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Cancer Surpasses CVD as Leading Cause of Death in High-Income Counties

Jaime Rosenberg
As a result of increased prevention and improved medical treatment of cardiovascular disease (CVD), and despite increasing rates of obesity and diabetes, cancer has gradually surpassed CVD as the leading cause of death in high-income counties. However, CVD is more likely to be the leading cause of death in low-income counties.
While mortality from both cancer and cardiovascular disease (CVD) has steadily decreased in recent decades, CVD mortality has decreased more rapidly, resulting in cancer surpassing CVD as the leading cause of death in high-income counties in the United States, according to a new study. However, CVD is more likely to be the leading cause of death in low-income counties.

These findings mirror state-level data, which has shown that CVD was consistently the leading cause of death in the United States from 1950 to 2014, but starting in 2000, cancer mortality surpassed heart disease mortality in 2 states: Alaska and Minnesota. By 2014, cancer became the leading cause of death in 22 states.

“Heart disease has been the primary cause of death since the shift toward chronic disease as the leading cause of death in the United States in the early 1900s,” wrote the study researchers. But mortality rates have decreased, which “has been largely attributed to decreased smoking, improved awareness of diet and physical inactivity as risk factors, and better treatment of cardiovascular risk factors and acute coronary syndromes.”

As this shift continues, despite increasing rates of obesity and diabetes, researchers have estimated that cancer is expected to surpass CVD as the leading cause of death nationwide by 2020. Seeking to understand how this transition is occurring in regions with different levels of economic development, researchers examined US death records from the National Center for Health Statistics Multiple Case of Death mortality files from 2003 to 2015.

The researchers identified a total of 32,510,810 deaths across 3143 counties. During the study period, the age- and sex-adjusted mortality rate decreased by 12% in the total population, 7% in the lowest-income counties, and 15% in the highest-income counties.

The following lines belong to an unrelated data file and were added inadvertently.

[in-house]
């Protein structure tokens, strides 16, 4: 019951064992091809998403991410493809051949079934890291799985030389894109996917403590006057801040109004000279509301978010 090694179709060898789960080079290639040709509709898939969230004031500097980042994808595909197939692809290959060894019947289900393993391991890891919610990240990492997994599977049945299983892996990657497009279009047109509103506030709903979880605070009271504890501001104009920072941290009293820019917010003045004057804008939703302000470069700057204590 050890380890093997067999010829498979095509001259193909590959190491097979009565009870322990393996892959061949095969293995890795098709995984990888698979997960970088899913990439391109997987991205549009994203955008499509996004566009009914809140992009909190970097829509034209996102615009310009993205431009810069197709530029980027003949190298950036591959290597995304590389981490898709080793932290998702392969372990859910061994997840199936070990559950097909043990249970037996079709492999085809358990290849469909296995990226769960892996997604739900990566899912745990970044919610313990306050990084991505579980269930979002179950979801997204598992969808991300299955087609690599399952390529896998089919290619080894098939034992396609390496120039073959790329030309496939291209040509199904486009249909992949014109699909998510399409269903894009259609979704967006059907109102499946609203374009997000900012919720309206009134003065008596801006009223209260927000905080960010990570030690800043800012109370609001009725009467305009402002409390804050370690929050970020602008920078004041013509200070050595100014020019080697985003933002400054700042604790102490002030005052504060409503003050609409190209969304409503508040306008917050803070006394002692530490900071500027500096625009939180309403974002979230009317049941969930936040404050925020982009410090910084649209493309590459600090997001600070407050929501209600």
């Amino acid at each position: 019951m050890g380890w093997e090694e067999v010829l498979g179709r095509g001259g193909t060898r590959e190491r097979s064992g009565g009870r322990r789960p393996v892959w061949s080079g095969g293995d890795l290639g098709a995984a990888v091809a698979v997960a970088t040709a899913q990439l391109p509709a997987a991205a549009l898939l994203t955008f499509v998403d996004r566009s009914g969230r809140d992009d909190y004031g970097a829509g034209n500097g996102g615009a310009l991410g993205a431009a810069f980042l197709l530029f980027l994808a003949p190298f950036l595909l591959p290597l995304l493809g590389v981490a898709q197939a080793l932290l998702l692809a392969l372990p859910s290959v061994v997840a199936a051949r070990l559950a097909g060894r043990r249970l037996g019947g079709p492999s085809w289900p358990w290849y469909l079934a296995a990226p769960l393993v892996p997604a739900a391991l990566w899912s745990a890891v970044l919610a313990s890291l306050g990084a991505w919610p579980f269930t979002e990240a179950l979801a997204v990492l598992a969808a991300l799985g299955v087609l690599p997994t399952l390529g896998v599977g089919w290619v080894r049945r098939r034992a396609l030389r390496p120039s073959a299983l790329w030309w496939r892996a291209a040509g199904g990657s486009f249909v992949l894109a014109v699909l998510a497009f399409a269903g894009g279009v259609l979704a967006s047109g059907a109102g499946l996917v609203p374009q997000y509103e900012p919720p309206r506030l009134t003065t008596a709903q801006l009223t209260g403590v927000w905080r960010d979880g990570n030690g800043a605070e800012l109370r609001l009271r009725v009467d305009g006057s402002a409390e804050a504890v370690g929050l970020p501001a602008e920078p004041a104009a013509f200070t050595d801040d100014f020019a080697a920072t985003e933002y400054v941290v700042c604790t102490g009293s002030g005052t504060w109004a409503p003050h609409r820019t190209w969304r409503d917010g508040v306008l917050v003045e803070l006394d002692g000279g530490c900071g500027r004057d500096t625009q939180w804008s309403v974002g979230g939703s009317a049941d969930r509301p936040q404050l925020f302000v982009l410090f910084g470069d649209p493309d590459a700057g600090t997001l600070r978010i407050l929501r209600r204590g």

Mortality rates for heart disease decreased by 28% (30% in high-income counties vs 22% in low-income counties), and cancer mortality rates decreased by 16% (18% in high-income counties vs 11% in low-income counties). CVD was the leading cause of death in 79% of all counties in 2003 compared with 59% in 2015, and cancer was the leading cause of death in 21% of counties in 2003 compared with 41% in 2015.

The transition to cancer as the leading cause of mortality in the United States occurred earlier in high-income countries than in low-income counties and earlier for Asian Americans, Hispanics, and non-Hispanic whites than for blacks and American Indians/Alaska Natives.

Expanding on these disparities, the researchers wrote: “Our data indicate continued disparities in cardiovascular and cancer mortality between blacks and other racial/ethnic groups, even in the highest-income quintiles. Blacks had higher overall mortality than any other group.”

But, the findings also suggest greater improvements for blacks than all other racial/ethnic groups for all-cause, CVD, and cancer mortality during the study period.

Reference:

Hastings K, Boothroyd D, Kapphahn K, et al. Socioeconomic differences in epidemiologic transition from heart disease to cancer as the leading cause of death in the United States, 2003 to 2015: An observational study [published online November 13, 2018]. Ann Intern Med. doi: 10.7326/M17-0796.

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